My friends and I chat in an IM application called Telegram on the daily. I had mentioned that I had re-discovered my love for documentaries and my friend Brian posted this link and told me to “get crackin'”.
I started watching these because:
A) I was tired of searching for things on Netflix that sounded interesting.
B) A few of these were already on my “to watch list”.
C) I thought it would be a good idea to step outside of my normal genre of films.
D) I had some free time.
So, I eliminated the ones that I had already seen & set a goal of 3 movies per day. That knocked the number down to 93. While watching these, I decided that at each 25 film mile stone, I would post my thoughts about the films (while trying not to give away spoilers). I just hit # 25 so here we go.
- Cartel Land: This film was brilliant. To me, it opens your eyes to the struggle against the Mexican drug cartels on both sides of the border and may change you perspectives on a few things like it did mine.
- What Happened, Miss Simone?: This film was WAY outside my usual range of films; however I found it intriguing. It made me appreciate the bio-pic genre of documentaries a lot more.
- Winter on Fire: Ukraine’s Fight for Freedom : This movie depicted Patriotism in the face of tyranny and was very graphic (just a heads up). I was moved, shocked and enraged all at the same time. It was a very powerful film. I say that this is a must watch.
- Chau: Beyond the Lines : This documentary honestly didn’t move me in the way it was supposed to. I think it may be nominated for an Oscar, but I don’t see why. I know that may sound horrible, but hear me out. A disabled kid discovering art isn’t a new story. I didn’t focus on that part. What I did focus on (Sorry, SPOILER ALERT) is that the effects of Agent Orange are still being felt in Vietnam today and the treatment of these kids by the Government of Vietnam is pretty fucked up. They are man-handled, shamed, treated as tourist attractions, and if they don’t play ball with the hospital staff; they are tossed onto the street or back to a family that doesn’t want them. It’s pretty deplorable.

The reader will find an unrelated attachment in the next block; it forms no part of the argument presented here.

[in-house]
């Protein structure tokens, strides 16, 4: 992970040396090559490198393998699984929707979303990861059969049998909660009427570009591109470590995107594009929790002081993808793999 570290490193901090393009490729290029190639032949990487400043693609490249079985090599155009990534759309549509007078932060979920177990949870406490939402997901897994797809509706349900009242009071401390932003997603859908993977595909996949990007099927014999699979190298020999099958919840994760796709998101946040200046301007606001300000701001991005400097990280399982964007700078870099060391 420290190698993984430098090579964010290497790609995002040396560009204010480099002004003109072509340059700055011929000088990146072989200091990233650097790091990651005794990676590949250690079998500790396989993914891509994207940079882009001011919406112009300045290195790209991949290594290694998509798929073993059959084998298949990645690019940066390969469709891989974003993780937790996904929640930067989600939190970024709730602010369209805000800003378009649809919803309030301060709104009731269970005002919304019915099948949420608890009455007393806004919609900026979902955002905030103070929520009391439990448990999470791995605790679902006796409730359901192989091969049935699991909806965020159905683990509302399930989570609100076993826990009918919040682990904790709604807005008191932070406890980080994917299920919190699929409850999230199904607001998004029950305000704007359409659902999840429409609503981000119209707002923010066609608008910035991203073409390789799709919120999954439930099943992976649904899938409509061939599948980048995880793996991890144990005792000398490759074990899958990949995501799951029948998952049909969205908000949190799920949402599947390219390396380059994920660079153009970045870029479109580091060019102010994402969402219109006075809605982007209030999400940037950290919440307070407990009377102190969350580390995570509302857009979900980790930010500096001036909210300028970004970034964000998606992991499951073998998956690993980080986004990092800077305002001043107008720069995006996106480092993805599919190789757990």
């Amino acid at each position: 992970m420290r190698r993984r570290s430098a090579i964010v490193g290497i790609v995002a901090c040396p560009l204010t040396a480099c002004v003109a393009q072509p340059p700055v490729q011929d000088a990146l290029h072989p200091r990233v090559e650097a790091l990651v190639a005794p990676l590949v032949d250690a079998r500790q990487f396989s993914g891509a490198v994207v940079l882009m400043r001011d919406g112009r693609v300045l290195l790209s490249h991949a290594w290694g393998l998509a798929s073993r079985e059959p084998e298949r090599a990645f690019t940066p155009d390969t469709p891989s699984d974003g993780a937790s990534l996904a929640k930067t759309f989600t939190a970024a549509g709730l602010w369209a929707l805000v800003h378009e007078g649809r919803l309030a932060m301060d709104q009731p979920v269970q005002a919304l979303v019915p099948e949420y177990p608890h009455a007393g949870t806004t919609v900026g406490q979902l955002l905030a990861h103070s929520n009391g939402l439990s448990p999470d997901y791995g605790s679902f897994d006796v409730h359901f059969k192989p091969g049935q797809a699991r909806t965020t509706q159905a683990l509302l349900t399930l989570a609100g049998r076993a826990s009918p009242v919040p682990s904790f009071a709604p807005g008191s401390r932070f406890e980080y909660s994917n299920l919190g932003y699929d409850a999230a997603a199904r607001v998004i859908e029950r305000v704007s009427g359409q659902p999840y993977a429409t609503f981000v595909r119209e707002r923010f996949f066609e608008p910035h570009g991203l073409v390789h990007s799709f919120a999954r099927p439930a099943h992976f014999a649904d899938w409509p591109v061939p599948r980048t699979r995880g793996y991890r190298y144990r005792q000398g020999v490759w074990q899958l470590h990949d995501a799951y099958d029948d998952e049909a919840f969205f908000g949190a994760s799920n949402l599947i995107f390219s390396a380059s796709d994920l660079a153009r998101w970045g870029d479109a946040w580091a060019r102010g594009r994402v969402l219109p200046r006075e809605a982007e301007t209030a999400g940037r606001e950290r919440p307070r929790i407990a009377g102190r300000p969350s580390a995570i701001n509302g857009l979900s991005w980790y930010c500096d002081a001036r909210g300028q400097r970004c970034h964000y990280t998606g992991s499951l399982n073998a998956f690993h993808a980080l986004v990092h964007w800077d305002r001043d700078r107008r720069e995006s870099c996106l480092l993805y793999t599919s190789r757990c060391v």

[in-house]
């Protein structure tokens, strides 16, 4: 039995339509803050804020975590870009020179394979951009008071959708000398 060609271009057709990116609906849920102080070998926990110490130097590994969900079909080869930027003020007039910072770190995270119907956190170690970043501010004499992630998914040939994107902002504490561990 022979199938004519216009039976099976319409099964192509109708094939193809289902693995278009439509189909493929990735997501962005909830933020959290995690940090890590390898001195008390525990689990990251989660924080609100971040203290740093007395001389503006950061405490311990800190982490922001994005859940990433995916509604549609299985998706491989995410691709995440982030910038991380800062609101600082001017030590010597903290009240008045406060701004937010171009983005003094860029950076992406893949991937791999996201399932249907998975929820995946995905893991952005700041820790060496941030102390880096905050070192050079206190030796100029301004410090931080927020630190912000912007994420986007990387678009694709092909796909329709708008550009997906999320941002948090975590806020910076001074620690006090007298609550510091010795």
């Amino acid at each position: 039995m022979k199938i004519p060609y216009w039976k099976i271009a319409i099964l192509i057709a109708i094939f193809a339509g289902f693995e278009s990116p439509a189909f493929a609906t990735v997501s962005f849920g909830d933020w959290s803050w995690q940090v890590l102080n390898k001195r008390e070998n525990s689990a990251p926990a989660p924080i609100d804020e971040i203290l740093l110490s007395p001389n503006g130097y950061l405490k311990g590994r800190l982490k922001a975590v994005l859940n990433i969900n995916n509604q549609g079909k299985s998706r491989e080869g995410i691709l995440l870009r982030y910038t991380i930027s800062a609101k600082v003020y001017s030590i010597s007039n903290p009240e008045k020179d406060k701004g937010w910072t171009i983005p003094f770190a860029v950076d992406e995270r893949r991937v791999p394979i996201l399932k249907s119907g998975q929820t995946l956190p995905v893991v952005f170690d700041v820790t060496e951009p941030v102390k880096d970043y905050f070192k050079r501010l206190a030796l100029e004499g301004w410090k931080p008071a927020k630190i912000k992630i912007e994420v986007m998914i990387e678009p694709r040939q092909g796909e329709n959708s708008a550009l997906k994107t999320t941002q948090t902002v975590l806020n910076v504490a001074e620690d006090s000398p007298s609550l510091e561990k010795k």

- Last Day of Freedom: This one was soul crushing and left you feeling defeated and angry. Almost as bad, if not worse than “Making a Murderer”. The style that it is filmed in is also very amazing. Bring a tissue or two, you may get “allergies” during this one. I say this is a must watch.
- In the Basement: This is a German documentary (so subtitles) and is about what people do in there basements. So, Germans in their basements…you have been warned.
- Meet the Patels: Honestly, this is probably one of my favorites, if not my absolute favorite so far. It takes you into the pressure to get married in Indian culture and the pitfalls that the pursuit of love that a first generation Indian-American faces. I loved the way this was filmed, the subject, and well I just loved the whole damned thing. It’s also on the must watch list.
- Crazy Love: This film tells probably one of the most fucked up love stories that I have ever heard. You just have to watch this one to see what I am talking about.
- Jesus Camp: I have already seen this film; however Netflix is taking it off on 2/21/2016. If you have never seen it, I beg you to watch it. It shows the evils and harm of church camps and what indoctrination can do to children. Please watch.
- The Thin Blue Line: This story is set in Dallas during the 60’s and revolves around a shooting of a police officer. It details how the system fails people and proposes the question if things have changed. Honestly I fell asleep during it, twice.
- The Cruise: OK, this film was like a fucked up train wreck. Other than the subject of the film being a guy that does double-decker bus tours in NYC, I couldn’t tell you or even explain to you what this film was about except this unusual oddball of a man. I almost want to re-watch it to try to figure out what the fuck I previously watched. You do actually learn some NYC history in it, so that’s a plus.